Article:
Condiments can transform your meal from basic and boring to flavorful and fantastic. The proof is in ketchup’s ability to awaken a french fry to its fullest potential. Most cultures have some form of a ubiquitous condiment that gets slathered on pretty much everything. For example, in India, you’re unlikely to eat a meal without a serving of chutney on the side. Chutney is a sauce made with fruits and vegetables that often has a relish-like consistency.
Just as you’re likely to see ketchup and mustard on the table at diners and other restaurants in the United States, you’re likely to receive a variety of chutneys to accompany your meal at Indian restaurants. Chutney recipes and flavors vary from state to state in India, and many households have their own version of this condiment, too. While chutney has some of the same applications as many sauces, there are some important distinctions between the two.
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What Is Chutney?
The history of chutney is as rich and complex as its flavor. References to this Indian condiment can be traced back to 500 B.C. in Sanskrit literature. Chutney was developed to preserve fresh fruits and vegetables, allowing people to eat them outside their growing seasons.
Today, most chutneys have a fruit base, but it’s common to find vegetables and other ingredients — such as herbs — in them. Furthermore, the flavor profiles of chutneys are diverse; they can taste sweet, spicy, or savory. There are hundreds of possible flavors to put in chutneys, but some commonly found options include mango chutney, mint chutney, coconut chutney, and tomato chutney. They’re also versatile: Chutney makes a delicious addition to a cheese board or a flavorful marinade or condiment for pork, beef, and chicken.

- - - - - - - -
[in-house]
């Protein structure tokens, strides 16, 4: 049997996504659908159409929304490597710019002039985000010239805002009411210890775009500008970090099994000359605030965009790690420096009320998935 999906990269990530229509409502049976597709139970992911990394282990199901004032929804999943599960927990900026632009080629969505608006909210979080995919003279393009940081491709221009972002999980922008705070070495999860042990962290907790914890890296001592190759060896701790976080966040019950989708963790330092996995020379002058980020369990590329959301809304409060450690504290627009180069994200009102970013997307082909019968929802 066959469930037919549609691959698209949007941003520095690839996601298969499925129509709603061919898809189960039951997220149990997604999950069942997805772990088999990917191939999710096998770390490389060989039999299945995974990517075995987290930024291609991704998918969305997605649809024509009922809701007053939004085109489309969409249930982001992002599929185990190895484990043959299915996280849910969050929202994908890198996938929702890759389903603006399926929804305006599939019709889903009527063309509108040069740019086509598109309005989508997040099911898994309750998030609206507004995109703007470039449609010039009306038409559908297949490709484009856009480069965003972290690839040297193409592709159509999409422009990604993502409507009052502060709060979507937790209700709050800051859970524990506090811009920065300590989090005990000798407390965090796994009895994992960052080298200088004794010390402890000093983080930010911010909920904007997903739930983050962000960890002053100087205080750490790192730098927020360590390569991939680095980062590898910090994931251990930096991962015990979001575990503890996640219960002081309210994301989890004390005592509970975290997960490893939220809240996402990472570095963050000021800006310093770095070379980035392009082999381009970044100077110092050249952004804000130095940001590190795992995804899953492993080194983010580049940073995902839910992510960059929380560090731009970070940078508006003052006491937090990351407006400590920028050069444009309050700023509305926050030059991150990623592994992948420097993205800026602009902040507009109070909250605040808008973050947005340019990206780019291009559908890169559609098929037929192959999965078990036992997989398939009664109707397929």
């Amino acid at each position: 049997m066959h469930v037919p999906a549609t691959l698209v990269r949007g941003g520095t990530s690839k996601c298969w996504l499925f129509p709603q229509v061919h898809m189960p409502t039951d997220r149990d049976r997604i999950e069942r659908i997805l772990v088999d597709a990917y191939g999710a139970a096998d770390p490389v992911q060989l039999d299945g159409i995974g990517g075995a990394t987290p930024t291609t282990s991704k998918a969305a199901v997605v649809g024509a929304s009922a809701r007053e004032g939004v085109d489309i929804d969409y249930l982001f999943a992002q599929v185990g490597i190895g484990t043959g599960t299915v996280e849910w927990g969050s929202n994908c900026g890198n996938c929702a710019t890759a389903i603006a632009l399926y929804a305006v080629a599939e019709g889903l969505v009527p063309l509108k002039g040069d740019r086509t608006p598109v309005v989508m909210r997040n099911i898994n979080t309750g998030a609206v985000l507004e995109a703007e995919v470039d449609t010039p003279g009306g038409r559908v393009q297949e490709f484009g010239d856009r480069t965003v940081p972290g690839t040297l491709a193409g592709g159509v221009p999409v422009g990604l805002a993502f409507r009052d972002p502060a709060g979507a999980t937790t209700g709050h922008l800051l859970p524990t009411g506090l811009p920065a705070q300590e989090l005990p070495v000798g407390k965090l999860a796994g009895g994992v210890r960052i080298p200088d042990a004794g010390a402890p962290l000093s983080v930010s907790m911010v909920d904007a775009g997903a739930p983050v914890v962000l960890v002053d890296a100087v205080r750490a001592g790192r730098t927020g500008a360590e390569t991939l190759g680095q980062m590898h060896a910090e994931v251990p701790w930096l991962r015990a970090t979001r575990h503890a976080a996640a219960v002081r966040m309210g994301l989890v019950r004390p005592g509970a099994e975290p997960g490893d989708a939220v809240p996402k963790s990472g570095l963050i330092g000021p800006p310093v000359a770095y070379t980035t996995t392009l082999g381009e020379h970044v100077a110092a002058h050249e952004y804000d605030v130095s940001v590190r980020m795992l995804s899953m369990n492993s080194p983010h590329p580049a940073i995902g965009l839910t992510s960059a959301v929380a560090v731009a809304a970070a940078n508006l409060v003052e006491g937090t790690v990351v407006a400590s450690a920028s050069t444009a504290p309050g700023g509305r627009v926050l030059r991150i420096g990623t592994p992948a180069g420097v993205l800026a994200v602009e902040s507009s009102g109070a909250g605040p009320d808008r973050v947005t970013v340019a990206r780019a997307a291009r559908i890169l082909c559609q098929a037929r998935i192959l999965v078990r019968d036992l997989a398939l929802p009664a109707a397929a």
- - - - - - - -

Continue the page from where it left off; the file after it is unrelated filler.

The texture of this condiment is what primarily distinguishes it from a sauce. Because it is made from slow-cooking fruits and vegetables, chutney often has a chunky yet spreadable consistency and is created similarly to jam. Sauce, on the other hand, is typically much thinner.
What Is Sauce?
Sauces and chutneys are more or less prepared the same way, but sauce typically gets strained or blended to smooth out its texture. Compared to chutney, a sauce has a runny consistency. Based on its definition, a sauce is a liquid (or mostly liquid) blend of ingredients that are made to accompany food.
Like chutney, sauce is a broad term with numerous recipes ranging from sweet to savory to spicy. A sauce also serves the similar purpose of supercharging recipes with flavor. For example, you can use a sauce as a dip, condiment, spread, or vessel for other ingredients. Just as there are certain widespread chutney flavors in India, French cooking specifies five sauces, known as the “mother sauces,” which are considered essential culinary knowledge. Mastering this list is the secret to making incredible sauces. Many cooks believe the mother sauces — béchamel, Hollandaise, velouté, Espagnole, and tomato — are the foundation of all other sauces.
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